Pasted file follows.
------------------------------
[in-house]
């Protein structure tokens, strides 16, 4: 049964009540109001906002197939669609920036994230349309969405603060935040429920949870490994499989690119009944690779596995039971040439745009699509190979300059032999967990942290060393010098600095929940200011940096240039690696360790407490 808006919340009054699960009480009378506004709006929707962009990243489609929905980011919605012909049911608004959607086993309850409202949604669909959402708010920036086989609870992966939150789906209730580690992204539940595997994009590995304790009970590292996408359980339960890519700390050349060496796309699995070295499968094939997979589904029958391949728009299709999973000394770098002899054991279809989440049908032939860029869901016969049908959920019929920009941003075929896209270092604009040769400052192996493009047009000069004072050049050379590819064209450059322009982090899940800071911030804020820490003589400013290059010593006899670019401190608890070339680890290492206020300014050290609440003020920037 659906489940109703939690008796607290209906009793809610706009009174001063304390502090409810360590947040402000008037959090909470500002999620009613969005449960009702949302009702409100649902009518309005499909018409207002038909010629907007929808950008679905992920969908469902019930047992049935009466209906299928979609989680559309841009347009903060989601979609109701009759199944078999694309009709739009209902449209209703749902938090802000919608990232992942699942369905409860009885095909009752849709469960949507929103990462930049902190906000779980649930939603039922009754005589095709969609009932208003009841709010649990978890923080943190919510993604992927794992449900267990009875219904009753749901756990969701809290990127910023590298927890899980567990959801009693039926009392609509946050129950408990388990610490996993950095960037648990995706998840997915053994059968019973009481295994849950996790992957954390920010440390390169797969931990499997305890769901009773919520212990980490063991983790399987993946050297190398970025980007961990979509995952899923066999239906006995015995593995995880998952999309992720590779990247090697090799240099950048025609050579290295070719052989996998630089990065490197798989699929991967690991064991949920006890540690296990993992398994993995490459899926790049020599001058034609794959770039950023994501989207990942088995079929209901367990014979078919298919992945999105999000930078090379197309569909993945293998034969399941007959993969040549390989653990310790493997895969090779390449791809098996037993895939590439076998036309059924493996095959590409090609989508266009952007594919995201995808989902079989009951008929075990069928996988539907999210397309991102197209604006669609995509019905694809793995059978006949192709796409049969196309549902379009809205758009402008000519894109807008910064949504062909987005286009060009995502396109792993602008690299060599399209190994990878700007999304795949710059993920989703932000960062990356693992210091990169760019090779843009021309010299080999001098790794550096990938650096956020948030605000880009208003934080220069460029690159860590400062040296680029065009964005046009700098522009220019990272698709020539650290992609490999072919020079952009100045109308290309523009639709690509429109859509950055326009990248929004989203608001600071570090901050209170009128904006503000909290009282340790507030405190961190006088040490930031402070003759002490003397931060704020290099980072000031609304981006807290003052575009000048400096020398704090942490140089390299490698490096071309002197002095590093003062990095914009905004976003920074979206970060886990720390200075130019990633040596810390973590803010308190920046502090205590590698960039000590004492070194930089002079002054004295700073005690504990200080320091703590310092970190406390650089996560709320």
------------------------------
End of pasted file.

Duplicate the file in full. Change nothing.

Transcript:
[in-house]
């Protein structure tokens, strides 16, 4: 049964009540109001906002197939669609920036994230349309969405603060935040429920949870490994499989690119009944690779596995039971040439745009699509190979300059032999967990942290060393010098600095929940200011940096240039690696360790407490 808006919340009054699960009480009378506004709006929707962009990243489609929905980011919605012909049911608004959607086993309850409202949604669909959402708010920036086989609870992966939150789906209730580690992204539940595997994009590995304790009970590292996408359980339960890519700390050349060496796309699995070295499968094939997979589904029958391949728009299709999973000394770098002899054991279809989440049908032939860029869901016969049908959920019929920009941003075929896209270092604009040769400052192996493009047009000069004072050049050379590819064209450059322009982090899940800071911030804020820490003589400013290059010593006899670019401190608890070339680890290492206020300014050290609440003020920037 659906489940109703939690008796607290209906009793809610706009009174001063304390502090409810360590947040402000008037959090909470500002999620009613969005449960009702949302009702409100649902009518309005499909018409207002038909010629907007929808950008679905992920969908469902019930047992049935009466209906299928979609989680559309841009347009903060989601979609109701009759199944078999694309009709739009209902449209209703749902938090802000919608990232992942699942369905409860009885095909009752849709469960949507929103990462930049902190906000779980649930939603039922009754005589095709969609009932208003009841709010649990978890923080943190919510993604992927794992449900267990009875219904009753749901756990969701809290990127910023590298927890899980567990959801009693039926009392609509946050129950408990388990610490996993950095960037648990995706998840997915053994059968019973009481295994849950996790992957954390920010440390390169797969931990499997305890769901009773919520212990980490063991983790399987993946050297190398970025980007961990979509995952899923066999239906006995015995593995995880998952999309992720590779990247090697090799240099950048025609050579290295070719052989996998630089990065490197798989699929991967690991064991949920006890540690296990993992398994993995490459899926790049020599001058034609794959770039950023994501989207990942088995079929209901367990014979078919298919992945999105999000930078090379197309569909993945293998034969399941007959993969040549390989653990310790493997895969090779390449791809098996037993895939590439076998036309059924493996095959590409090609989508266009952007594919995201995808989902079989009951008929075990069928996988539907999210397309991102197209604006669609995509019905694809793995059978006949192709796409049969196309549902379009809205758009402008000519894109807008910064949504062909987005286009060009995502396109792993602008690299060599399209190994990878700007999304795949710059993920989703932000960062990356693992210091990169760019090779843009021309010299080999001098790794550096990938650096956020948030605000880009208003934080220069460029690159860590400062040296680029065009964005046009700098522009220019990272698709020539650290992609490999072919020079952009100045109308290309523009639709690509429109859509950055326009990248929004989203608001600071570090901050209170009128904006503000909290009282340790507030405190961190006088040490930031402070003759002490003397931060704020290099980072000031609304981006807290003052575009000048400096020398704090942490140089390299490698490096071309002197002095590093003062990095914009905004976003920074979206970060886990720390200075130019990633040596810390973590803010308190920046502090205590590698960039000590004492070194930089002079002054004295700073005690504990200080320091703590310092970190406390650089996560709320």